The basic data for our calculations comes as a table of death rates.

Age | Males | Females |
---|---|---|

0 | .00844 | .00664 |

1 | .00069 | .00053 |

2 | .00046 | .00034 |

10 | .00013 | .00010 |

20 | .00140 | .00050 |

30 | .00153 | .00050 |

40 | .00193 | .00095 |

50 | .00567 | .00305 |

60 | .01299 | .00792 |

70 | .03473 | .01764 |

80 | .07644 | .03966 |

90 | .15787 | .11250 |

100 | .26876 | .23969 |

The following are standard definitions used in this field:

Let q(x) = probability that a person will die within one year of age xl(x) = fraction of those still alive at age x l(0) = 1 everyone alive at age 0 l(x) = l(x-1) (1-q(x-1)) number alive at x is number at x-1 times (1 - probability) of death d(x) = l(x) q(x) number of deaths in year x L(x) = number of lives lived between year x and x+1 L(x) = l(x) - d(x)/2 people who die live on average a half year e(x) = life expectancy for a person of age x e(x) = Sum_{i=x,inf} L(i) / l(x)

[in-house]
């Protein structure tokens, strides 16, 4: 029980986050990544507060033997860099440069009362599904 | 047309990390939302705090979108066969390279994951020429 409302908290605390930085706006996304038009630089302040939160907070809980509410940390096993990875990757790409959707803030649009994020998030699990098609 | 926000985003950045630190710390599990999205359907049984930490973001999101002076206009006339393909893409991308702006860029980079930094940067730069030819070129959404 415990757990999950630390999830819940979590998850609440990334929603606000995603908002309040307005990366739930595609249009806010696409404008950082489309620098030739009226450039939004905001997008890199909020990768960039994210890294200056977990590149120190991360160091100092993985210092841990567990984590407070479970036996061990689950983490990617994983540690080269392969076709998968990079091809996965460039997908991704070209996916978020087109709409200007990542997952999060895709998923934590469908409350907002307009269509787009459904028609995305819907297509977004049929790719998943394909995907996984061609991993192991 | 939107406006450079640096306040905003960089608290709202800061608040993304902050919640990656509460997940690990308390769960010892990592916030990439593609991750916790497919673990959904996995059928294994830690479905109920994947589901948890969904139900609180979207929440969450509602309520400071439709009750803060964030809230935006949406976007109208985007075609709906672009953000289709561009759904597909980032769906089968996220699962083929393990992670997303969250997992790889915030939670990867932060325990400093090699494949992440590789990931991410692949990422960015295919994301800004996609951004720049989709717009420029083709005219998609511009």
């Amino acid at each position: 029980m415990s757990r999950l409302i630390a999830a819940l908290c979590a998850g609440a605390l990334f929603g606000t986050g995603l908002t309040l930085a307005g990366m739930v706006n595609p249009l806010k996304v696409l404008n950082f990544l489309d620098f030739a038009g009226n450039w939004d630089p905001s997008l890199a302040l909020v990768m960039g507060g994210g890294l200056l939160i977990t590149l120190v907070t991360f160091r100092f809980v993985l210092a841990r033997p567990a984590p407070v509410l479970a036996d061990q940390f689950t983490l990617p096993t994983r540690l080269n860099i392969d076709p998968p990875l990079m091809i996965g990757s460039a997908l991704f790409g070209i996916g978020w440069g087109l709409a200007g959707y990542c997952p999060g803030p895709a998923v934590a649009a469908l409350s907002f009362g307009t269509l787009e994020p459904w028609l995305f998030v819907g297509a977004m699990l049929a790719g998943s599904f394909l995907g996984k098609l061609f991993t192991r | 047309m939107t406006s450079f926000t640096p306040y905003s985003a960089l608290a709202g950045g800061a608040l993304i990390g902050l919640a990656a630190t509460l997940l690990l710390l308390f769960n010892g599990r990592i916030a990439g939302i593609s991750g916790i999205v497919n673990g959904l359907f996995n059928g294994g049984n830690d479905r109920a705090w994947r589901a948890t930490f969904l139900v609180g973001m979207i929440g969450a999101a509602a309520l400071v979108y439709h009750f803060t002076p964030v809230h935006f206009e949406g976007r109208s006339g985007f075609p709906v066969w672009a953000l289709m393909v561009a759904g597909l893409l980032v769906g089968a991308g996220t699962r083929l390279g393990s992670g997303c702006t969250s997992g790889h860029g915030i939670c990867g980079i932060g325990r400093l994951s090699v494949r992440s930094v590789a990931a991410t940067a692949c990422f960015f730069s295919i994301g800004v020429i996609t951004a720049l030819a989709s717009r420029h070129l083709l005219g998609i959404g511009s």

The above definitions should help you understand our life table. (It came from the Center on the Economics and Demography of Aging of Berkeley.)